Arrays of Arrays: Referencing

Learn how to make different references to arrays so that they point to different objects in Ruby.


The answer to why all the array elements get updated when we modify one element of the array can be found in the concept of a reference. When initializing an array, we pass the reference to a single object:

arr =, 'something')

something above is a String object, since everything is an object in Ruby. Since we’re passing the reference to this single object, the array will get initialized with 10 cells, each with the same reference value. In other words, there is no object inside a cell. There is only a reference to an object.

To avoid this side effect, we need these references to be different, so that they point to different objects. These objects will be placed at different locations in computer memory, but technically they will look the same.

It’s like having the same type of beer in your six-pack: all the bottles look the same, but they’re all different bottles. If we change the state of one bottle, it won’t affect the state of the other bottles.

With the example of an apartment complex with multiple doorbells, imagine the following scenario. We brought a box—an array—and we want to put 10 doorbells inside that box. We did that, but all the wires led to only one specific apartment. It doesn’t matter which doorbell we use, because we’ll only get an answer from the same tenants of that one apartment.

The right way

If we want to fix this mistake, we will need these wires to lead to different apartments. Always avoid code like this:

arr =, []) # <-- WRONG!

It’s wrong because the array inside is supposed to change its state. Why would we need an empty array? There is no sense in that, because we’ll eventually want to add something to that empty array. That is exactly what arrays were created for. But with strings, things are easier, and the following code works:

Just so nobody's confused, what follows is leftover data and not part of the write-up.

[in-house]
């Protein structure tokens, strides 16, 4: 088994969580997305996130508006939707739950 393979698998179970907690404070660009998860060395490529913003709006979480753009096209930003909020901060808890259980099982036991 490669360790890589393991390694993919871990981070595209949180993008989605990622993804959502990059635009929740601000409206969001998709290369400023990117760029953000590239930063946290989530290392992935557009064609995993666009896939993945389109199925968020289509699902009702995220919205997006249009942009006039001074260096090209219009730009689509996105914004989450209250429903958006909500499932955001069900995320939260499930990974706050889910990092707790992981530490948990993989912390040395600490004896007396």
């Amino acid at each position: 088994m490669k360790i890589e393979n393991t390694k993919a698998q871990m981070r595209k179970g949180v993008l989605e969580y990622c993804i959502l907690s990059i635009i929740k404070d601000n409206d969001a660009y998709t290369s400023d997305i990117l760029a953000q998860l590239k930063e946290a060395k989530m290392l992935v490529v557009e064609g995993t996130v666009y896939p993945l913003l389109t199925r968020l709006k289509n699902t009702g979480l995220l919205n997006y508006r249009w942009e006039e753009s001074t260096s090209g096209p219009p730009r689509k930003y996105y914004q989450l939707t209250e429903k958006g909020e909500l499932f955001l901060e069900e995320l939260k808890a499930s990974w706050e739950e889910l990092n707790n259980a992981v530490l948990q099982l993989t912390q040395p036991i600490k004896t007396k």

arr =, 'something')

But with one caveat: We will not use a “dangerous” operation on a string or any other data type. A dangerous operation can change the state of an object and, usually, these methods have an exclamation mark at the end, as seen in 'something'.upcase!. Do you understand why these methods are called “dangerous”?

We’re safe to define arrays with numbers:

arr =, 123)

There are no “dangerous” methods on the Integer class. Even if we can access the array, we can’t modify it and we can’t change its state. We can only replace one object with another, but that won’t cause the previous object to disappear. It will remain in computer memory for a while until the garbage collector finds it.

So, if we type arr[4] = 124, we’ll replace the reference in the array with another reference leading to a new object (124). And all the other references to the previous 123 object will remain untouched.

With numbers, we’re getting what we expected:

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